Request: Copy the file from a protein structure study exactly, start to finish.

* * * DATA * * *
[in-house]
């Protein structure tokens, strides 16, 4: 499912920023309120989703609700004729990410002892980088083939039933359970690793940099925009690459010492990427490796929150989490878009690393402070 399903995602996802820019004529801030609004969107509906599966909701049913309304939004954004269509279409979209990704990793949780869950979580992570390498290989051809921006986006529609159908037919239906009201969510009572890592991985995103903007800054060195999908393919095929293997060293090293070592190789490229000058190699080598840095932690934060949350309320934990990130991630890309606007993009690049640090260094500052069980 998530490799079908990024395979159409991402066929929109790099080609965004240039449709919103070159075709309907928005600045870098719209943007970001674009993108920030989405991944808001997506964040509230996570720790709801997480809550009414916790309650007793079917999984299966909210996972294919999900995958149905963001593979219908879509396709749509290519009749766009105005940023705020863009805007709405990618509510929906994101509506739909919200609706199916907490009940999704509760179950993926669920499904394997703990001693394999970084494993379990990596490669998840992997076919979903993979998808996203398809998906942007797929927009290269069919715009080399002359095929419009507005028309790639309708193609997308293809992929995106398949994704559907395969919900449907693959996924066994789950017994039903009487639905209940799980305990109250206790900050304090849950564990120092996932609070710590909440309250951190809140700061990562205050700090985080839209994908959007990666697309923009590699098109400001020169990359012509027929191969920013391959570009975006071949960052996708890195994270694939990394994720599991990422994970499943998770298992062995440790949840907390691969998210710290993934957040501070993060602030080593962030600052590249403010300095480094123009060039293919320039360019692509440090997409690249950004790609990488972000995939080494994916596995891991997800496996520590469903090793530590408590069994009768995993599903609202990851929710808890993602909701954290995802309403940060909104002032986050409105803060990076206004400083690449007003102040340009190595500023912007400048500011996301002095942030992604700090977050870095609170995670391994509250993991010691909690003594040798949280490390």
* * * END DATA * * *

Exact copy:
[in-house]
């Protein structure tokens, strides 16, 4: 499912920023309120989703609700004729990410002892980088083939039933359970690793940099925009690459010492990427490796929150989490878009690393402070 399903995602996802820019004529801030609004969107509906599966909701049913309304939004954004269509279409979209990704990793949780869950979580992570390498290989051809921006986006529609159908037919239906009201969510009572890592991985995103903007800054060195999908393919095929293997060293090293070592190789490229000058190699080598840095932690934060949350309320934990990130991630890309606007993009690049640090260094500052069980 998530490799079908990024395979159409991402066929929109790099080609965004240039449709919103070159075709309907928005600045870098719209943007970001674009993108920030989405991944808001997506964040509230996570720790709801997480809550009414916790309650007793079917999984299966909210996972294919999900995958149905963001593979219908879509396709749509290519009749766009105005940023705020863009805007709405990618509510929906994101509506739909919200609706199916907490009940999704509760179950993926669920499904394997703990001693394999970084494993379990990596490669998840992997076919979903993979998808996203398809998906942007797929927009290269069919715009080399002359095929419009507005028309790639309708193609997308293809992929995106398949994704559907395969919900449907693959996924066994789950017994039903009487639905209940799980305990109250206790900050304090849950564990120092996932609070710590909440309250951190809140700061990562205050700090985080839209994908959007990666697309923009590699098109400001020169990359012509027929191969920013391959570009975006071949960052996708890195994270694939990394994720599991990422994970499943998770298992062995440790949840907390691969998210710290993934957040501070993060602030080593962030600052590249403010300095480094123009060039293919320039360019692509440090997409690249950004790609990488972000995939080494994916596995891991997800496996520590469903090793530590408590069994009768995993599903609202990851929710808890993602909701954290995802309403940060909104002032986050409105803060990076206004400083690449007003102040340009190595500023912007400048500011996301002095942030992604700090977050870095609170995670391994509250993991010691909690003594040798949280490390």